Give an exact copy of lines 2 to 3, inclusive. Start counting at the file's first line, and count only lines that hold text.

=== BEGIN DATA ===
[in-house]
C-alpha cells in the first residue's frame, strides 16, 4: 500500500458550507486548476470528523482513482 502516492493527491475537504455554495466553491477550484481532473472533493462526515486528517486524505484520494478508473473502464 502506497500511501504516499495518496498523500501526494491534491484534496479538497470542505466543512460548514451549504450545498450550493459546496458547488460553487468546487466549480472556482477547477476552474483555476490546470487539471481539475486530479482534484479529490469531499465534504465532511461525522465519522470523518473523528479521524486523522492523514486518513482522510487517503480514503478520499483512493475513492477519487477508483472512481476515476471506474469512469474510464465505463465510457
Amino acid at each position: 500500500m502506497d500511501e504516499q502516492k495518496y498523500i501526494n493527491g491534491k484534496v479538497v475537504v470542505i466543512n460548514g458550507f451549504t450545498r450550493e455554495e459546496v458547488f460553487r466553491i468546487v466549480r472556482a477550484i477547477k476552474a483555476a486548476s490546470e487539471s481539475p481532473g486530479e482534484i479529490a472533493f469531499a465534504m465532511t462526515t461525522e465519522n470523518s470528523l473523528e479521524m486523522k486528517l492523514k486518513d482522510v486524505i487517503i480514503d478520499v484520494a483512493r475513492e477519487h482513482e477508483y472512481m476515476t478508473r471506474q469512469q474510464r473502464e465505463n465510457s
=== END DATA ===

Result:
C-alpha cells in the first residue's frame, strides 16, 4: 500500500458550507486548476470528523482513482 502516492493527491475537504455554495466553491477550484481532473472533493462526515486528517486524505484520494478508473473502464 502506497500511501504516499495518496498523500501526494491534491484534496479538497470542505466543512460548514451549504450545498450550493459546496458547488460553487468546487466549480472556482477547477476552474483555476490546470487539471481539475486530479482534484479529490469531499465534504465532511461525522465519522470523518473523528479521524486523522492523514486518513482522510487517503480514503478520499483512493475513492477519487477508483472512481476515476471506474469512469474510464465505463465510457
Amino acid at each position: 500500500m502506497d500511501e504516499q502516492k495518496y498523500i501526494n493527491g491534491k484534496v479538497v475537504v470542505i466543512n460548514g458550507f451549504t450545498r450550493e455554495e459546496v458547488f460553487r466553491i468546487v466549480r472556482a477550484i477547477k476552474a483555476a486548476s490546470e487539471s481539475p481532473g486530479e482534484i479529490a472533493f469531499a465534504m465532511t462526515t461525522e465519522n470523518s470528523l473523528e479521524m486523522k486528517l492523514k486518513d482522510v486524505i487517503i480514503d478520499v484520494a483512493r475513492e477519487h482513482e477508483y472512481m476515476t478508473r471506474q469512469q474510464r473502464e465505463n465510457s